Maintenance activities have become a lot simpler with the help of technology. Managing maintenance schedules to predictive maintenance can be accomplished with the aid of modern technology. Everything with some level of computerized decision-making is broadly termed automation. But there are varying degrees of automation depending upon the entity making the decisions in various processes.

All processes in an industrial environment are formed by one or more of the following functions.

1. Monitor function

2. Advice function

3. Decide function

4. Implement function

The control of each of these functions can be handled by a computer or a human. Based on this, there are ten levels of automation starting from complete manual control to full automation. In full automation, all the functions in the process are controlled by a computer. The different levels of automation and who controls different functions in each of those levels are illustrated in the table given below.

The aim of all automation advancements is to reach the level of full automation. Today in most automation instances, computers control only one or two of the functions that form the process. The common narrative is that technological improvements snowball and compound to an exponential degree to deliver fully automated systems in the not-so-distant future. This will lead to the take over of all maintenance activities by machines and AI replacing all maintenance workers.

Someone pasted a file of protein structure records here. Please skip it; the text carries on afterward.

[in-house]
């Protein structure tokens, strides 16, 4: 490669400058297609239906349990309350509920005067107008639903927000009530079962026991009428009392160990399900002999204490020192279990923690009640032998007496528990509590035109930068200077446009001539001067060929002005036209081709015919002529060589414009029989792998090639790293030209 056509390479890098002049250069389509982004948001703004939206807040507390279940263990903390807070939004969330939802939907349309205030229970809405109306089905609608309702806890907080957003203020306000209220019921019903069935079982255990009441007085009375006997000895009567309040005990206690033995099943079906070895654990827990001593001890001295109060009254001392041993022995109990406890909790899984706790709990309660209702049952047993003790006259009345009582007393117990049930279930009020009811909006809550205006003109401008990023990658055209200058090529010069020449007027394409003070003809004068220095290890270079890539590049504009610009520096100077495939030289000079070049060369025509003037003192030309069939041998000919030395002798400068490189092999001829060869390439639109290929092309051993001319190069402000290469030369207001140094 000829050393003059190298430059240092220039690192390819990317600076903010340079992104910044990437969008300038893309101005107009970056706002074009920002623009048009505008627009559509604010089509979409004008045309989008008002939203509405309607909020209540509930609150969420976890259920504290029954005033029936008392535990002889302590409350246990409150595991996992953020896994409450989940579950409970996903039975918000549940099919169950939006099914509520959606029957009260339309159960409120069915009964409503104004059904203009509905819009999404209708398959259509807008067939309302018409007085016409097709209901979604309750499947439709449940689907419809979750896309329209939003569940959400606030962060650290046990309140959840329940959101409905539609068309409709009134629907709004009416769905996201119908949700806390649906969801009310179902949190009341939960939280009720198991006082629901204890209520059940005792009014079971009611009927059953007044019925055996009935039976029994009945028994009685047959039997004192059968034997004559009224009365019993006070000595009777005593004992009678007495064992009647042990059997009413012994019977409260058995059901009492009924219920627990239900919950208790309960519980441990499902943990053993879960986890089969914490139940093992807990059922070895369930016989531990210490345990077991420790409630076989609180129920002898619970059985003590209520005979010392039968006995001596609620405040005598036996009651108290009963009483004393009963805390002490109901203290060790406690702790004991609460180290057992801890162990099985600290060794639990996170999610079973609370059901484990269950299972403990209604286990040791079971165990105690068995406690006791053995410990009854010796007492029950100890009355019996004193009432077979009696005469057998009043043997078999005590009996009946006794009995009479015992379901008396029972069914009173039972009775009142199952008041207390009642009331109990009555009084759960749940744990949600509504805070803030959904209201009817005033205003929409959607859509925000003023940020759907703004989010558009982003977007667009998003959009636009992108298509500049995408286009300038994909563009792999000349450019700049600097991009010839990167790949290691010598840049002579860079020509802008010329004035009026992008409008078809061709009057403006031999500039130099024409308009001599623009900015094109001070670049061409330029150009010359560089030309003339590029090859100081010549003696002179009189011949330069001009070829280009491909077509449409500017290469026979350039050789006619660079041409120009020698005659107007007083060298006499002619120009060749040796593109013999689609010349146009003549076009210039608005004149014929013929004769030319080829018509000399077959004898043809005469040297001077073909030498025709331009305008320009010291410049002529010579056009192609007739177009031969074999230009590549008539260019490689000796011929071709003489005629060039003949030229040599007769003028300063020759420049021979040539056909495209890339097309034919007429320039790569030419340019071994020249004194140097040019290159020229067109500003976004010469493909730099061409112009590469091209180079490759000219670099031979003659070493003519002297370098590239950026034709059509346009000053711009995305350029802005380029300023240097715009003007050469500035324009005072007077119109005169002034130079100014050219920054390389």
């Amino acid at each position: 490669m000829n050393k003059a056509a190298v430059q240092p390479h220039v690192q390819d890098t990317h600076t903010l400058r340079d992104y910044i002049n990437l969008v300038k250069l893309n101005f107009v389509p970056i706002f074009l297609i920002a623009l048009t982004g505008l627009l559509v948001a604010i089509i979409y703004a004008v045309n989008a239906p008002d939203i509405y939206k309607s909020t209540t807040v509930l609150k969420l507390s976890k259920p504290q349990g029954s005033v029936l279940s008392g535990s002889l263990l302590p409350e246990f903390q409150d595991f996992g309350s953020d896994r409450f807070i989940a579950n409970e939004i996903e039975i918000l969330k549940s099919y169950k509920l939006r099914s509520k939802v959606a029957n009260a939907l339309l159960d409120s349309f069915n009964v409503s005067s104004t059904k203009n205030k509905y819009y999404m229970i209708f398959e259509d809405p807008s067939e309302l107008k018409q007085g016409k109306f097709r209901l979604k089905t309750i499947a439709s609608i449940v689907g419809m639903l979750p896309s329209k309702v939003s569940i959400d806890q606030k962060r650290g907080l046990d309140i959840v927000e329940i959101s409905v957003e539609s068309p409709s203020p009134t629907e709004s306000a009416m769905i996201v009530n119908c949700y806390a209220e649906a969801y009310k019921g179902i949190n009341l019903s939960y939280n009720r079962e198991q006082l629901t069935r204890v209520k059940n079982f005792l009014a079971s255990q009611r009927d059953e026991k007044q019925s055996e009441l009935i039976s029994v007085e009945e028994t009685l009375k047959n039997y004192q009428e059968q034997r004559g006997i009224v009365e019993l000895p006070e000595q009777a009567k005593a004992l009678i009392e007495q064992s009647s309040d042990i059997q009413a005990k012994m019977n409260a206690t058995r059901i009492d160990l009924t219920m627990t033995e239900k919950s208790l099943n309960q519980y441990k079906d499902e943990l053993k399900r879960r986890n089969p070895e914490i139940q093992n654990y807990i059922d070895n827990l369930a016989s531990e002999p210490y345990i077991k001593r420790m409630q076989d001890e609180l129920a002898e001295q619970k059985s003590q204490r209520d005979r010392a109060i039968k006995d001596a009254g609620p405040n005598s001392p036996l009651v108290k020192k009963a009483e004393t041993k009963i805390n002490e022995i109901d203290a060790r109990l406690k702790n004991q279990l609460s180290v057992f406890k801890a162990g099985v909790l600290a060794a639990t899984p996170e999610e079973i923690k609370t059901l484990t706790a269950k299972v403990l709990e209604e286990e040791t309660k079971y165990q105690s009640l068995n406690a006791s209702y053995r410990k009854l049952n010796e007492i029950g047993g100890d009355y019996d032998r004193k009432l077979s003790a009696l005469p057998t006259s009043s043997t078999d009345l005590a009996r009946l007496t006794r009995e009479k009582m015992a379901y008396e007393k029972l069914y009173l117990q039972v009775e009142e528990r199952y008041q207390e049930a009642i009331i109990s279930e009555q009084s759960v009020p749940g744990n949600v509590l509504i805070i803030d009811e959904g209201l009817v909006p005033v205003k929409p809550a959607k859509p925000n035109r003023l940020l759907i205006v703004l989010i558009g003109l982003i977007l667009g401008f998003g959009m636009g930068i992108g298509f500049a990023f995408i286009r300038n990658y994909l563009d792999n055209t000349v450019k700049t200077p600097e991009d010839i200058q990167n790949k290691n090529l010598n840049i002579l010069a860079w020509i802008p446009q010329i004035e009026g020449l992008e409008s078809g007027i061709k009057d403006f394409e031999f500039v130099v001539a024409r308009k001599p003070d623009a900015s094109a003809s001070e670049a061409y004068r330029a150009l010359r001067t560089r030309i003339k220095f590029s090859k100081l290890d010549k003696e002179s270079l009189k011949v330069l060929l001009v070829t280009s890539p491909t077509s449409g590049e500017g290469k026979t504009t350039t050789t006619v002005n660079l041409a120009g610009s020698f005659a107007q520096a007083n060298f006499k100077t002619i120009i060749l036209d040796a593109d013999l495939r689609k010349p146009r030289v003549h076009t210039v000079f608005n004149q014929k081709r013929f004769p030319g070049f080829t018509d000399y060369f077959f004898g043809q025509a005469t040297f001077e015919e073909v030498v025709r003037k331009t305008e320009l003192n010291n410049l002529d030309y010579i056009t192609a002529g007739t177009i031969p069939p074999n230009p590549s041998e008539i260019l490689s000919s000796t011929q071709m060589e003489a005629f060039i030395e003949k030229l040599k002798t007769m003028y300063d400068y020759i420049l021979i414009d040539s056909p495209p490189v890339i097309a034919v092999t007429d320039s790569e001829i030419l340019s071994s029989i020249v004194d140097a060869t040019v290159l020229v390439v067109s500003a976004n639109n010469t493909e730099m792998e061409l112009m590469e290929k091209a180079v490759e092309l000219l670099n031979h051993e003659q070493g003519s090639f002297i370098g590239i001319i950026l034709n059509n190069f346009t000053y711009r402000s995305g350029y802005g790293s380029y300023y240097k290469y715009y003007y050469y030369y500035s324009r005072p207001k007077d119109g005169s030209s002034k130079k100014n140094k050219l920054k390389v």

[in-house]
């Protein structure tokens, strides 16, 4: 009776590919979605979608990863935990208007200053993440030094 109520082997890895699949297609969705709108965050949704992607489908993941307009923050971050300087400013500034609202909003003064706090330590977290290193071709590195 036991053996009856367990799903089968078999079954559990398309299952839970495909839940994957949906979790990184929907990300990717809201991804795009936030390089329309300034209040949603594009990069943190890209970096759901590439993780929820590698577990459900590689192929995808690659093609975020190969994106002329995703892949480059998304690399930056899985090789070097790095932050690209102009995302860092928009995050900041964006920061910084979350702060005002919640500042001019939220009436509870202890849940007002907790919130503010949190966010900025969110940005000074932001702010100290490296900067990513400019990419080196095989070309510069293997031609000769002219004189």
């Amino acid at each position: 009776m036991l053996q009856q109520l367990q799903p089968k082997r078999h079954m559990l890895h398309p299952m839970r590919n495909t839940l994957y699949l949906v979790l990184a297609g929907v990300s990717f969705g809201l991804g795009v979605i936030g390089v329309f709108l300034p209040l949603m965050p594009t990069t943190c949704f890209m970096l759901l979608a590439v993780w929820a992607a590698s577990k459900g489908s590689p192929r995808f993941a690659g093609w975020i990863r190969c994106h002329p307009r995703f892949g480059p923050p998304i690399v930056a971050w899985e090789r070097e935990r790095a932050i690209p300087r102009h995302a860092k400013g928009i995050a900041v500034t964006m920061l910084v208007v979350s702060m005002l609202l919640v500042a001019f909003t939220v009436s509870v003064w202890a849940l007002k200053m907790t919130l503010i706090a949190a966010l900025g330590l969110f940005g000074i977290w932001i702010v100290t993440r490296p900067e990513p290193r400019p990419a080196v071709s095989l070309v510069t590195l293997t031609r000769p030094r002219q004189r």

But what the narrative misses out on is the law of diminishing returns. According to the definition from Investopedia, “The law of diminishing marginal returns is a theory in economics that predicts that after some optimal level of capacity is reached, adding an additional factor of production will actually result in smaller increases in output.”

Applying the law in maintenance automation, after a period of compounding a ceiling is reached from where incremental improvement requires a disproportionately high amount of time, resources, and effort. This follows the trajectory of an S-curve as shown above. The progress in automation will follow a snail’s pace after a critical limit is reached. 

The real-world impact of the S-curve can be seen everywhere in technological advancement. The capacity of semiconductor chips was supposed to grow exponentially to infinity. “Faster and faster processors every year” was the narrative pushed during the initial phases of semiconductor development. Today, semiconductor manufacturing is fast approaching the physical limitation and the cost of improving the tech is orders of magnitude higher than earlier.